While looking over the Persnickety Prints site I was reminded of one of the reasons we like their work so much – they use photographic paper. Photographic paper has one of the best longevity ratings around.
I remember a time not too long ago when paper scrapbookers were heads over heels for archival quality (and still are, rightfully so.) Archival paper, archival corners, archival tape – everything the best quality and longest lasting in order to protect our memories and keep them around for a long time.
Did we forget when we went digital?
I think we did.
Here’s why: It’s easier and cheaper.
Why would you work for hours or days on a layout, putting your heart and soul into it, and then output it to a less then archival media? Like an ink-jet printer. Or worse – an at-home ink-jet printer with inexpensive paper and inks from the refill shop… all to save a buck? My memories are priceless – and I hope to capture and retain them in my layouts and pictures.
Having been in the photo industry for over 30 years now I’ve learned a lot about image permanence – how long a picture or layout will last.
- How you display it makes a big difference. Heat, humidity, light, airborne solvents and chemicals – all factor in to how long a layout or print will last.
- How you store it makes a big difference. What it is stored on or in can significantly affect the longevity. What touchs the print (tape, glue, embellishments) also have their effects.
- The pigments (What makes the picture – the inks, dyes or toner that make up the actual picture)
- And last – the substrate (that’s a fancy word for the paper) How good is it? Is it cheaply made, acidy paper or neutral, archival quality.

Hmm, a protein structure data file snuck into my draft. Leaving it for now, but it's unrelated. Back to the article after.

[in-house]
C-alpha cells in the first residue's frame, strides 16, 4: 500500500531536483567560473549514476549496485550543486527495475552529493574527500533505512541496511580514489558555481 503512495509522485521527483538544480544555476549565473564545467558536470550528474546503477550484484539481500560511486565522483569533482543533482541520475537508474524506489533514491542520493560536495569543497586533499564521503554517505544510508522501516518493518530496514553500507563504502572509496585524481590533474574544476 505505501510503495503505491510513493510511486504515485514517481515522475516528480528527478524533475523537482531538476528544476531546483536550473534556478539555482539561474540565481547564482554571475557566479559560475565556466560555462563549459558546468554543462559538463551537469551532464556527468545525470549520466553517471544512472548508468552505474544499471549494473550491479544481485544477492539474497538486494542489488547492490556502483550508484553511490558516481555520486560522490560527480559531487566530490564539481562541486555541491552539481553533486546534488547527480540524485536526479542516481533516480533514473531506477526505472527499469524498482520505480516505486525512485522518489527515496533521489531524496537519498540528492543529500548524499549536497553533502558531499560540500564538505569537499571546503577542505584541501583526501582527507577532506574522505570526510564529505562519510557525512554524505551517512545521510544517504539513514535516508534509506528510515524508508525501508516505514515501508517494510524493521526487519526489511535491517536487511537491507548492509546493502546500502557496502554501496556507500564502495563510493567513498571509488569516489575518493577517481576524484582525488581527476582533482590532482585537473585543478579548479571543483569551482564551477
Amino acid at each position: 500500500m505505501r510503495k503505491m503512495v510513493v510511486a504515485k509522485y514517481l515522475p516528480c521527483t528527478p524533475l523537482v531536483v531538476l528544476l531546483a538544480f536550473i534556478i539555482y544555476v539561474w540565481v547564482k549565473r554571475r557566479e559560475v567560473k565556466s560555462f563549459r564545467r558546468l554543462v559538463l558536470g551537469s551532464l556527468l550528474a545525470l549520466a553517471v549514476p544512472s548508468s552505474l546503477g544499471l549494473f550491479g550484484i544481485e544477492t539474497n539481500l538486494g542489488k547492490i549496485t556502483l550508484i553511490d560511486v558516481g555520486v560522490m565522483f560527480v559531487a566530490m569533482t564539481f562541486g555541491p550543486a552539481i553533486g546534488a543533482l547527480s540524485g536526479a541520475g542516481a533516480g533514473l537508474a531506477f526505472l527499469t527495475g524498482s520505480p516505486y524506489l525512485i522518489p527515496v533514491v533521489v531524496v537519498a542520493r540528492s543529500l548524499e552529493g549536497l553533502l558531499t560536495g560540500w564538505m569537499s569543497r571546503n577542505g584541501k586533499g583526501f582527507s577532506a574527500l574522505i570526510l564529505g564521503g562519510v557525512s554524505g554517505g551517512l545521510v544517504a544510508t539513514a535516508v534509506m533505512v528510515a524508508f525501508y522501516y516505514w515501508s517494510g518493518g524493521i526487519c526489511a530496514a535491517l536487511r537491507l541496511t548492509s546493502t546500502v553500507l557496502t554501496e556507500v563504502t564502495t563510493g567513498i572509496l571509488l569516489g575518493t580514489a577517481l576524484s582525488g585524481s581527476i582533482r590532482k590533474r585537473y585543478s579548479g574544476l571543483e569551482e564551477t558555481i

Here’s some thoughts on the prints you can get for your layouts that aren’t photographic. If it’s not photographic output, it’s either going to be an ink-jet or it’s going to be electrostatic (fancy word huh – think color copier with toner and paper). While some ink-jet prints are shown to last as long or longer than photo prints, it depends entirely on using a particular printer, ink, and paper from that printer’s manufacturer. Do you know exactly what combination someone is using to print yours? If it varies one bit (like using a lesser grade paper or ink) it can significantly impact the life of your layout. And most home printers we digital scrapbookers use are not suitable for archival quality output – unless you dropped a couple of thousand on your ink-jet! The same issues are magnified with electrostatic prints – the toner can vary from batch to batch, as can the paper. And as most electrostatic prints are on the low end of the price range, you know the labs that use them are saving every last penny to keep the cost down.
Now don’t get me wrong – home printers and these other type have their uses. Need a quick flip book to give to show Grandma the kids’ last concert? Do it on a home ink-jet for the quickness. Doing a display for crops or shows? Use cheaper electrostatic because it’s going to get handled and likely ruined. Anything for a short term use is ok for these type of prints.
But aren’t our memories – the work you want to keep around for a lifetime – the really important stuff – worth using the photo paper? We think it is.
Now go order some prints from Persnickety Prints and let us know if you did! Share your comments and thoughts about this too by leaving one below.